How to Keep It Going


Restaurants are very much like a living thing. They have good days and bad days. They grow. They mature. They undergo different phases of growth and change. Just know that every phase in your restaurant’s life will require a different you.

You are the catalyst for change and for culture. Restaurants get better when the people in them become better, and that starts with you becoming a better leader.

"Great cultures endure. Great cultures become iconic. Great cultures are built. Great cultures start with you."
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The Internet is such an amazing resource of information if you are willing to take advantage of it. There are online courses and resources that create learning opportunities 24/7. The true beauty is that most are mobile compatible, which means you can access them from any Internet device, so there’s no real excuse for not learning and becoming more of the leader you can be.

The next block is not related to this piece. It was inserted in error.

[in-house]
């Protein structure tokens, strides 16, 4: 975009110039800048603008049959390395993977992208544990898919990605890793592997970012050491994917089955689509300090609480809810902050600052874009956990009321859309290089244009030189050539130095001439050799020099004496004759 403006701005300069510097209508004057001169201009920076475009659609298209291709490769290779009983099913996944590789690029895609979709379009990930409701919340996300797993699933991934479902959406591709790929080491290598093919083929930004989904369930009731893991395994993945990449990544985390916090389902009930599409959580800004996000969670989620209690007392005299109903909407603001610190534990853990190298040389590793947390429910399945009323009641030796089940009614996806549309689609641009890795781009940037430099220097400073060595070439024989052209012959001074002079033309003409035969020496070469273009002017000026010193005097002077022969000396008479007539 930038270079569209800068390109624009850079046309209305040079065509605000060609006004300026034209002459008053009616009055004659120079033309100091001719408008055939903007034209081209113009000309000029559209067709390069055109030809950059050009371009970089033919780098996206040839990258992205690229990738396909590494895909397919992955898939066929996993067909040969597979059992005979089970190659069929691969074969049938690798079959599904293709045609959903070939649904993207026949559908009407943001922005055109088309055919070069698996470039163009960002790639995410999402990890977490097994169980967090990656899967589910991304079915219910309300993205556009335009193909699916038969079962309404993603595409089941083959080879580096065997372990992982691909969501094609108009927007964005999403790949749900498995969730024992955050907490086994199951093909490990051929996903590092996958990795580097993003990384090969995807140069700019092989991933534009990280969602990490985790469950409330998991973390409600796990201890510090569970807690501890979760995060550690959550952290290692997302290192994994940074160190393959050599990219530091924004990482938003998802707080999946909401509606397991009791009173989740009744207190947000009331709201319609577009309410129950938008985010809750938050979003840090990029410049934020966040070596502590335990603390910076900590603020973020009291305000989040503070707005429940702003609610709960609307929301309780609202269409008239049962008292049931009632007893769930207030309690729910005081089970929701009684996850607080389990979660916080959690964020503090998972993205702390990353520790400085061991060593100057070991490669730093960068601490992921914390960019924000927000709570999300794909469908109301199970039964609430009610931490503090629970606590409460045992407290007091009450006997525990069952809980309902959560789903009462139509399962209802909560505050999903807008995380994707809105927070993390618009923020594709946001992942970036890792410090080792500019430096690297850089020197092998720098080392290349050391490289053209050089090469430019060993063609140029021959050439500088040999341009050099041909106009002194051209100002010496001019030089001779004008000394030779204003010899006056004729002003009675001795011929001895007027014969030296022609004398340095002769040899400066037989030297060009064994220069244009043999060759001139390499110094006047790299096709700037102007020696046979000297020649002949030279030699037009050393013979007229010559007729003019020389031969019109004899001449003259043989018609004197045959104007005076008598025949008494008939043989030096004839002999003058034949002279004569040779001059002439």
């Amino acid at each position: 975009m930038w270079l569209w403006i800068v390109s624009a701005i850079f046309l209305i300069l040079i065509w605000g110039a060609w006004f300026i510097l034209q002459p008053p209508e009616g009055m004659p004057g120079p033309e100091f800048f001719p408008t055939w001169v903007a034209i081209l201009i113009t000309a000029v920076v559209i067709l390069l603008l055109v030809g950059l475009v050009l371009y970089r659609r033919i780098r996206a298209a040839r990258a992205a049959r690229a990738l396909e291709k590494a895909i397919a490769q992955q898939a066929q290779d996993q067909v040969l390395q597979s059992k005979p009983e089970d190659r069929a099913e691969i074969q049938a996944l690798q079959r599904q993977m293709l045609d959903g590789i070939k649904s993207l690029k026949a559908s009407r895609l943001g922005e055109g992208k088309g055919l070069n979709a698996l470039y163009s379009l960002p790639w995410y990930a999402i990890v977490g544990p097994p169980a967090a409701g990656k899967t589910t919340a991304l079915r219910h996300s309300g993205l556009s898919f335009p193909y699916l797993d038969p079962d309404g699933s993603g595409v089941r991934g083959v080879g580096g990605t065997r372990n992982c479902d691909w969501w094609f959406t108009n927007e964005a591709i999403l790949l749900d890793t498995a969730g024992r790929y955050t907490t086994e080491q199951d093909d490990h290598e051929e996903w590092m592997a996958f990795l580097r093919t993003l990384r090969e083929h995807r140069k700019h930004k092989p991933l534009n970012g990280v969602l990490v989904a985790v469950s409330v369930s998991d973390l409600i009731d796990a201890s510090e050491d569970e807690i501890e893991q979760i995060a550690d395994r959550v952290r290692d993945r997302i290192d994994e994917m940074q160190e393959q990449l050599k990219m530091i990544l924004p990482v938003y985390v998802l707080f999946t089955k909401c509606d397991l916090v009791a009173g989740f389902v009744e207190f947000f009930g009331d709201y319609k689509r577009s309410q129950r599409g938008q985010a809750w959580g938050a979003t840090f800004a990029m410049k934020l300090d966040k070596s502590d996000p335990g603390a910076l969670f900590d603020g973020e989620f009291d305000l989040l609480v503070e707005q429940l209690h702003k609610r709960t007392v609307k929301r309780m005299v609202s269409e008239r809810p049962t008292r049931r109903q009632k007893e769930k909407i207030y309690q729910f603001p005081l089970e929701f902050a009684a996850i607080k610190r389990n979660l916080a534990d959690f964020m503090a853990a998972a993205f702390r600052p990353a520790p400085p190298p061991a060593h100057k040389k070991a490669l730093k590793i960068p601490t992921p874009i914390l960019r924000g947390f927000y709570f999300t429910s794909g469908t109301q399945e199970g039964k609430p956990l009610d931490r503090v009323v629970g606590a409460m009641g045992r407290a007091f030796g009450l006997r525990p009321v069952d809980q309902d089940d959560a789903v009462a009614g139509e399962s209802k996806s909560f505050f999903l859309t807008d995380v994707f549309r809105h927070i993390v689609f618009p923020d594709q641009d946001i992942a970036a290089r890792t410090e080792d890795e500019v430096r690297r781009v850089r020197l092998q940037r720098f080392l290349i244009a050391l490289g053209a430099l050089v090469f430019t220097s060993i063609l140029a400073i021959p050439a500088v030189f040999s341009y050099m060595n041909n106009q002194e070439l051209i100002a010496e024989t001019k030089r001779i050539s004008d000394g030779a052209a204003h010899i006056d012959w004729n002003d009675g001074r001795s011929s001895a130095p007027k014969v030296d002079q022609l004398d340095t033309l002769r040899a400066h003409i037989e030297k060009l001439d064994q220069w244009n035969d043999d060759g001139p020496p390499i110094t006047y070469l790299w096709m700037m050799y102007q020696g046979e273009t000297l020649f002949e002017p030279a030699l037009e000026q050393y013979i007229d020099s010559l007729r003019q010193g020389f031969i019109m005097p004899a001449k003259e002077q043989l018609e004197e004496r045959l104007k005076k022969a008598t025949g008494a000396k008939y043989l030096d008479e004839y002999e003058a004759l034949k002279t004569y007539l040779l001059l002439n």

Resources like Typsy, The Restaurant Coach™ University, and Rock My Restaurant Pro (by Foodable TV) are setting the standard for online learning for restaurants that want to become better. You have to make a decision to be better and to maximize your potential. A lot of people know what they should do to build a stronger restaurant. Eat better. Sleep better. Read more. Communicate more. Learn more. However, few ever take action. Ego, pride, and denial keep restaurants stuck in the cult of mediocrity. You have the power to escape that if you choose to.

The End of the River


At the end of our river of culture is the guest. Great cultures transform guest experiences into memories. Great cultures create raving fans that are brand loyal. Great cultures have low turnover and higher employee engagement. Great cultures endure the ups and downs of economic markets. Great cultures endure. Great cultures become iconic. Great cultures are built. Great cultures start with you.

 


Donald Burns.png Donald Burns is The Restaurant Coach™. He is a leading authority, speaker, and international coach on how restaurant owners, operators and culinary professionals go from just good to becoming outstanding. His mission: Build your brand. Increase your profits. Strengthen your team.